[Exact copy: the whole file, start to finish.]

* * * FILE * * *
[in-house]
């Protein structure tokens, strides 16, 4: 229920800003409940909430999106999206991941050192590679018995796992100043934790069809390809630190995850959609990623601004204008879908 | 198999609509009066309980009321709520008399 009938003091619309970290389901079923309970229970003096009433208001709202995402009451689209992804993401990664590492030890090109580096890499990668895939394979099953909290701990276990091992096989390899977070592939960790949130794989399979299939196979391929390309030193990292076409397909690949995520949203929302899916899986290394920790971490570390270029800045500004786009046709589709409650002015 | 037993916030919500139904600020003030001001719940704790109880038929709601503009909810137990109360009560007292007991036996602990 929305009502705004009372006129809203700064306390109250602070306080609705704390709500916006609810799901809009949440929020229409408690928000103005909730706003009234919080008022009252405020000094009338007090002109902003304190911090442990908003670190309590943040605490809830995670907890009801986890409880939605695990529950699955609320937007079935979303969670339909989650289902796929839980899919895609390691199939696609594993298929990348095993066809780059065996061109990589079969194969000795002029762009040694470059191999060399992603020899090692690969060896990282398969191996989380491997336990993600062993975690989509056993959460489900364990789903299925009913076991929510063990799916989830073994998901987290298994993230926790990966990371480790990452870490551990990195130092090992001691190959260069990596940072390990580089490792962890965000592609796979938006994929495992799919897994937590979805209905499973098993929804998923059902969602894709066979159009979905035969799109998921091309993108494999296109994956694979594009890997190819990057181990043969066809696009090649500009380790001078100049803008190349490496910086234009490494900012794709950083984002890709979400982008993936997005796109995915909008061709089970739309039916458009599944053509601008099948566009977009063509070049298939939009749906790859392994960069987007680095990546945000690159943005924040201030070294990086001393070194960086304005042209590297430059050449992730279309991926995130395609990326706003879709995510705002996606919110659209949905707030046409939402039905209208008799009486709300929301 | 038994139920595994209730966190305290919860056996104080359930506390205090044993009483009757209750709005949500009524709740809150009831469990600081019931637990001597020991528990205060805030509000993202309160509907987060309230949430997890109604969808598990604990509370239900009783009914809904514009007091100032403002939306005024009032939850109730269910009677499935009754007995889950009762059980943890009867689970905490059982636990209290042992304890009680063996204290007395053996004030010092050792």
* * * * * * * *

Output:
[in-house]
């Protein structure tokens, strides 16, 4: 229920800003409940909430999106999206991941050192590679018995796992100043934790069809390809630190995850959609990623601004204008879908 | 198999609509009066309980009321709520008399 009938003091619309970290389901079923309970229970003096009433208001709202995402009451689209992804993401990664590492030890090109580096890499990668895939394979099953909290701990276990091992096989390899977070592939960790949130794989399979299939196979391929390309030193990292076409397909690949995520949203929302899916899986290394920790971490570390270029800045500004786009046709589709409650002015 | 037993916030919500139904600020003030001001719940704790109880038929709601503009909810137990109360009560007292007991036996602990 929305009502705004009372006129809203700064306390109250602070306080609705704390709500916006609810799901809009949440929020229409408690928000103005909730706003009234919080008022009252405020000094009338007090002109902003304190911090442990908003670190309590943040605490809830995670907890009801986890409880939605695990529950699955609320937007079935979303969670339909989650289902796929839980899919895609390691199939696609594993298929990348095993066809780059065996061109990589079969194969000795002029762009040694470059191999060399992603020899090692690969060896990282398969191996989380491997336990993600062993975690989509056993959460489900364990789903299925009913076991929510063990799916989830073994998901987290298994993230926790990966990371480790990452870490551990990195130092090992001691190959260069990596940072390990580089490792962890965000592609796979938006994929495992799919897994937590979805209905499973098993929804998923059902969602894709066979159009979905035969799109998921091309993108494999296109994956694979594009890997190819990057181990043969066809696009090649500009380790001078100049803008190349490496910086234009490494900012794709950083984002890709979400982008993936997005796109995915909008061709089970739309039916458009599944053509601008099948566009977009063509070049298939939009749906790859392994960069987007680095990546945000690159943005924040201030070294990086001393070194960086304005042209590297430059050449992730279309991926995130395609990326706003879709995510705002996606919110659209949905707030046409939402039905209208008799009486709300929301 | 038994139920595994209730966190305290919860056996104080359930506390205090044993009483009757209750709005949500009524709740809150009831469990600081019931637990001597020991528990205060805030509000993202309160509907987060309230949430997890109604969808598990604990509370239900009783009914809904514009007091100032403002939306005024009032939850109730269910009677499935009754007995889950009762059980943890009867689970905490059982636990209290042992304890009680063996204290007395053996004030010092050792």